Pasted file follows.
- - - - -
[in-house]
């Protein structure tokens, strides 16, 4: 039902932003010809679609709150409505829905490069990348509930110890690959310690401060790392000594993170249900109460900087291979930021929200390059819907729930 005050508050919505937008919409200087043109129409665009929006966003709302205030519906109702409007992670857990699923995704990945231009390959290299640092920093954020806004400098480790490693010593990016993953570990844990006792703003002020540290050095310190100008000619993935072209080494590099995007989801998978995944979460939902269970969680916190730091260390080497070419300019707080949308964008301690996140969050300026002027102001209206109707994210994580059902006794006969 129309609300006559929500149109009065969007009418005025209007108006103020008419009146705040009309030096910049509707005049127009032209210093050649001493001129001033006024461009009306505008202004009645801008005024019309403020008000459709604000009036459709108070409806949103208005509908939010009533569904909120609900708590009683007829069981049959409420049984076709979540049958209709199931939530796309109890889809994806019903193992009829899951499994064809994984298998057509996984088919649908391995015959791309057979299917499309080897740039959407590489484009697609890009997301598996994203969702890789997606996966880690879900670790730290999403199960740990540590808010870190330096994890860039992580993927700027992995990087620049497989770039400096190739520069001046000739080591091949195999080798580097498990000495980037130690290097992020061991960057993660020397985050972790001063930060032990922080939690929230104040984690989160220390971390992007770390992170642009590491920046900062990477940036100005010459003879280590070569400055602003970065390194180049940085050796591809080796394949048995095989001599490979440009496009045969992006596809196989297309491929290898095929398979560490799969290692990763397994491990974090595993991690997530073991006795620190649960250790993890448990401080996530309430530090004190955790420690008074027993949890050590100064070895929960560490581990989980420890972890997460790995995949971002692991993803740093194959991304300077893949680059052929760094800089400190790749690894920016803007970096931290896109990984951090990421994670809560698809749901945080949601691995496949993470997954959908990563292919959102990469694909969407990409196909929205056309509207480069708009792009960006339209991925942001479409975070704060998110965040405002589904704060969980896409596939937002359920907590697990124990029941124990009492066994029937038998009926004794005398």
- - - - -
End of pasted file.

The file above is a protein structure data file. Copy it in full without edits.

[in-house]
């Protein structure tokens, strides 16, 4: 039902932003010809679609709150409505829905490069990348509930110890690959310690401060790392000594993170249900109460900087291979930021929200390059819907729930 005050508050919505937008919409200087043109129409665009929006966003709302205030519906109702409007992670857990699923995704990945231009390959290299640092920093954020806004400098480790490693010593990016993953570990844990006792703003002020540290050095310190100008000619993935072209080494590099995007989801998978995944979460939902269970969680916190730091260390080497070419300019707080949308964008301690996140969050300026002027102001209206109707994210994580059902006794006969 129309609300006559929500149109009065969007009418005025209007108006103020008419009146705040009309030096910049509707005049127009032209210093050649001493001129001033006024461009009306505008202004009645801008005024019309403020008000459709604000009036459709108070409806949103208005509908939010009533569904909120609900708590009683007829069981049959409420049984076709979540049958209709199931939530796309109890889809994806019903193992009829899951499994064809994984298998057509996984088919649908391995015959791309057979299917499309080897740039959407590489484009697609890009997301598996994203969702890789997606996966880690879900670790730290999403199960740990540590808010870190330096994890860039992580993927700027992995990087620049497989770039400096190739520069001046000739080591091949195999080798580097498990000495980037130690290097992020061991960057993660020397985050972790001063930060032990922080939690929230104040984690989160220390971390992007770390992170642009590491920046900062990477940036100005010459003879280590070569400055602003970065390194180049940085050796591809080796394949048995095989001599490979440009496009045969992006596809196989297309491929290898095929398979560490799969290692990763397994491990974090595993991690997530073991006795620190649960250790993890448990401080996530309430530090004190955790420690008074027993949890050590100064070895929960560490581990989980420890972890997460790995995949971002692991993803740093194959991304300077893949680059052929760094800089400190790749690894920016803007970096931290896109990984951090990421994670809560698809749901945080949601691995496949993470997954959908990563292919959102990469694909969407990409196909929205056309509207480069708009792009960006339209991925942001479409975070704060998110965040405002589904704060969980896409596939937002359920907590697990124990029941124990009492066994029937038998009926004794005398």